Speaking and Writing About People with DisabilitiesDisability, Handicap, or Challenge? What to Call It and How to Say It
Though I use the following activities and worksheet to teach students in my college-level education classes about appropriate language for referring to people with disabilities, I believe they could easily be adapted for use with other grade levels. If you would like to use any of these ideas or the worksheet, please feel free to do so.
Objectives: Students will
1) define and differentiate between the words disability and handicap;
2) know that disability is currently the preferred term to use when referring to students who receive special education;
3) understand that many people with disabilities find use of the word challenge to refer to a disability inappropriate and even offensive;
4) appropriately use people-first language and understand the reasons for its use.
Introduction: Write the words disability, handicap, and challenge on the board. Ask students which of these terms they believe is preferable for referring to students who receive special education (tell them not to respond aloud with their choice). After a minute or two, ask for a show of hands regarding which term students prefer. Write the number of "votes" each term receives on the board. Now ask at least one student who chose each term to explain the reasons for his/her choice. (It has been my experience that the majority of students will choose "challenge" because they think it is the most "positive.")
Teacher Presentation: Explain to the students that disability has become the generally accepted term, having replaced the word handicap in federal laws (e.g. Individuals with Disabilities Education Act instead of the Education of all Handicapped Children's Act). Ask if anyone knows why. Some students may have heard that the origin of the word handicap has something to do with being a beggar (i.e., having cap in hand, ready for donations). However, the word actually is derived from an English game in which money was held in one's cap (Miriam Webster Online Dictionary, 1999). The actual reason for the change is more difficult to ascertain, but is probably related to the definitions of the two words (see definitions below the next paragraph).
Before proceeding to the definitions, I explain to the students that the use of challenge or challenged to refer to a disability is one of my pet peeves, and I am not alone. Though I have not taken a survey regarding the use of challenged, I have never spoken to a person with a disability who likes to be referred to as "challenged." Yet, the word has certainly caught on. (I did a search on Google for "physically challenged" and got nearly 706,000 matches!). Why has it caught on? I suppose the reason is that it sounds kinder and gentler, and those without disabilities are more comfortable using words they feel are more "positive." However, according to the Harvard University Department of Physical Medicine and Rehabilitation's online," use of challenged and other "euphemisms avoid reality and rob people of dignity." I couldn't agree more. I do not have difficulty walking across campus because I am unwilling or unable to accept a challenge. Rather, I have difficulty because I have post-polio syndrome which has resulted in a loss of strength and stamina.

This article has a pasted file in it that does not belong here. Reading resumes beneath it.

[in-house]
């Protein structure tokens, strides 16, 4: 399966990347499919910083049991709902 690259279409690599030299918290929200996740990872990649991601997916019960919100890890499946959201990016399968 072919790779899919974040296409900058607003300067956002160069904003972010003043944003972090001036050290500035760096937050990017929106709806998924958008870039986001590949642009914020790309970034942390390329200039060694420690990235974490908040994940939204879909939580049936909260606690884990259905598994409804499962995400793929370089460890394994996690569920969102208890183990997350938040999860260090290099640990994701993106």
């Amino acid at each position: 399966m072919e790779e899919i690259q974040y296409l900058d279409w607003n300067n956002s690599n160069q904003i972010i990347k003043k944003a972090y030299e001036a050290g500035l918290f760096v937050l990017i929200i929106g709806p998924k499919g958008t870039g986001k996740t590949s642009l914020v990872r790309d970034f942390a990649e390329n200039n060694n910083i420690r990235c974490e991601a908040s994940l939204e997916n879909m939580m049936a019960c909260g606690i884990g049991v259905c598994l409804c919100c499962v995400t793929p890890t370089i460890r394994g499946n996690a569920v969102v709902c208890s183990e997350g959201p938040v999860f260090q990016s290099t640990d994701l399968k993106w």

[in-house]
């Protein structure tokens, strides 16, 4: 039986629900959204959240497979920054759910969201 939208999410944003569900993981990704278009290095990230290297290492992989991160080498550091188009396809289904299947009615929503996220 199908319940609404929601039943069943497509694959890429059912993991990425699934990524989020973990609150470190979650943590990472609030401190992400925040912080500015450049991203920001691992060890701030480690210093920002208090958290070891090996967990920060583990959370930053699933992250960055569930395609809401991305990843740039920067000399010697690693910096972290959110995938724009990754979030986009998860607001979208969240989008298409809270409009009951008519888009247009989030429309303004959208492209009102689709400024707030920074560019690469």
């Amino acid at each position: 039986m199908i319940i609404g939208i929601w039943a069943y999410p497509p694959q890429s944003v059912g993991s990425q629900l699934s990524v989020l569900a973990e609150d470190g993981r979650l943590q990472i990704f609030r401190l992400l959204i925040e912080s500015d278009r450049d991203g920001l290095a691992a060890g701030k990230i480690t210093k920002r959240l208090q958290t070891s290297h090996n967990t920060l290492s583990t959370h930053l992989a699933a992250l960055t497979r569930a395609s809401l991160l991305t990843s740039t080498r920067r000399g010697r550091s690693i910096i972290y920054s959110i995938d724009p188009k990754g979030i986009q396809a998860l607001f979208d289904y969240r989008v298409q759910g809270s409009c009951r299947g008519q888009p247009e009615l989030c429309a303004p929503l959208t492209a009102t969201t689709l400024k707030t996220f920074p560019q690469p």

Definitions: I then present the definitions on overhead transparencies, read them aloud, and clarify any aspects of the definitions the students find confusing.
A disability is a measurable impairment or limitation that "interferes with a person's ability, for example, to walk, lift, hear, or learn. It may refer to a physical, sensory, or mental condition" (Schiefelbusch Institute, 1996).
The word handicap is not a synonym for disability. Rather, a handicap is a disadvantage that occurs as a result of a disability or impairment. The degree of disadvantage (or the extent of the handicap) is often dependent on the adaptations made by both the individual and society (Department of Physical Medicine and Rehabilitation, 2000). Therefore, the extent to which a disability handicaps an individual can vary greatly. For instance, a person who uses a wheelchair would be much less "handicapped" in a building that is wheelchair accessible than one that is not.
In comparing the two definitions, disability seems the better choice for describing a person's condition, particularly in a usage such as "a child with a disability," which would conform to the current trend of using people-first language.
With the above sentence as a bit of a transition, ask students if they know what you meant by "people-first language." If any are familiar with the term, ask them to describe its meaning. If no one is familiar with it, ask students what they think it implies based on the phrase "a child with a disability." After whatever discussion is generated by these questions, present the information about people-first language below (I use an overhead transparency as I talk about each of the guidelines).